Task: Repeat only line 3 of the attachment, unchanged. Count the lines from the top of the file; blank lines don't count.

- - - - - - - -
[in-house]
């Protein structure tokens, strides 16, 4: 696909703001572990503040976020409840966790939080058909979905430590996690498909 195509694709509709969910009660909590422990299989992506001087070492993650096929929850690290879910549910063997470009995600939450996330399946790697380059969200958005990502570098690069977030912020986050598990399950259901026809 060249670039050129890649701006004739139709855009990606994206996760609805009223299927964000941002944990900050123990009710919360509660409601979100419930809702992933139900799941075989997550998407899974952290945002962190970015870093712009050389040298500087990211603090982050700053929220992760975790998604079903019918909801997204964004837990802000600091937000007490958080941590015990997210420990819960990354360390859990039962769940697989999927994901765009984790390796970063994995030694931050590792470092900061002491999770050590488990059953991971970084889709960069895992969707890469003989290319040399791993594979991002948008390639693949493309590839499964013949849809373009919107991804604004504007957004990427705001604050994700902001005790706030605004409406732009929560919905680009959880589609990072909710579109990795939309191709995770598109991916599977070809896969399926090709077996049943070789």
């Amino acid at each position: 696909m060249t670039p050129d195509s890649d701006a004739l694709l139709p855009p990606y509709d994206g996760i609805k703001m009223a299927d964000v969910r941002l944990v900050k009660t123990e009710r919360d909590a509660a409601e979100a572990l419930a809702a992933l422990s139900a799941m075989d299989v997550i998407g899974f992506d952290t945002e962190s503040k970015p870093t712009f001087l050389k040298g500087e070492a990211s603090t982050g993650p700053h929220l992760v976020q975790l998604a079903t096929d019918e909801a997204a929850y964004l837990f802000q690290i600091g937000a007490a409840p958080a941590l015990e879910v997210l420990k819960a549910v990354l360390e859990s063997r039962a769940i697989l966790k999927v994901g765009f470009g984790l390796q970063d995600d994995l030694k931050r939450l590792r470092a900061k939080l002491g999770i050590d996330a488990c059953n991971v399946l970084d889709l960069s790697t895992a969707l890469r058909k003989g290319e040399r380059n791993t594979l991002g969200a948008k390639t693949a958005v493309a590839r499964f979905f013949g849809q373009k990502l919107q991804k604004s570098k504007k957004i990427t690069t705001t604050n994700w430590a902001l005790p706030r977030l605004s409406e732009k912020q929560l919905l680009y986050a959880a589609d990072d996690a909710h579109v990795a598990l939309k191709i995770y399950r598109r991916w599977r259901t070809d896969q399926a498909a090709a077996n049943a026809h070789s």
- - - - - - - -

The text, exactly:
């Amino acid at each position: 696909m060249t670039p050129d195509s890649d701006a004739l694709l139709p855009p990606y509709d994206g996760i609805k703001m009223a299927d964000v969910r941002l944990v900050k009660t123990e009710r919360d909590a509660a409601e979100a572990l419930a809702a992933l422990s139900a799941m075989d299989v997550i998407g899974f992506d952290t945002e962190s503040k970015p870093t712009f001087l050389k040298g500087e070492a990211s603090t982050g993650p700053h929220l992760v976020q975790l998604a079903t096929d019918e909801a997204a929850y964004l837990f802000q690290i600091g937000a007490a409840p958080a941590l015990e879910v997210l420990k819960a549910v990354l360390e859990s063997r039962a769940i697989l966790k999927v994901g765009f470009g984790l390796q970063d995600d994995l030694k931050r939450l590792r470092a900061k939080l002491g999770i050590d996330a488990c059953n991971v399946l970084d889709l960069s790697t895992a969707l890469r058909k003989g290319e040399r380059n791993t594979l991002g969200a948008k390639t693949a958005v493309a590839r499964f979905f013949g849809q373009k990502l919107q991804k604004s570098k504007k957004i990427t690069t705001t604050n994700w430590a902001l005790p706030r977030l605004s409406e732009k912020q929560l919905l680009y986050a959880a589609d990072d996690a909710h579109v990795a598990l939309k191709i995770y399950r598109r991916w599977r259901t070809d896969q399926a498909a090709a077996n049943a026809h070789s």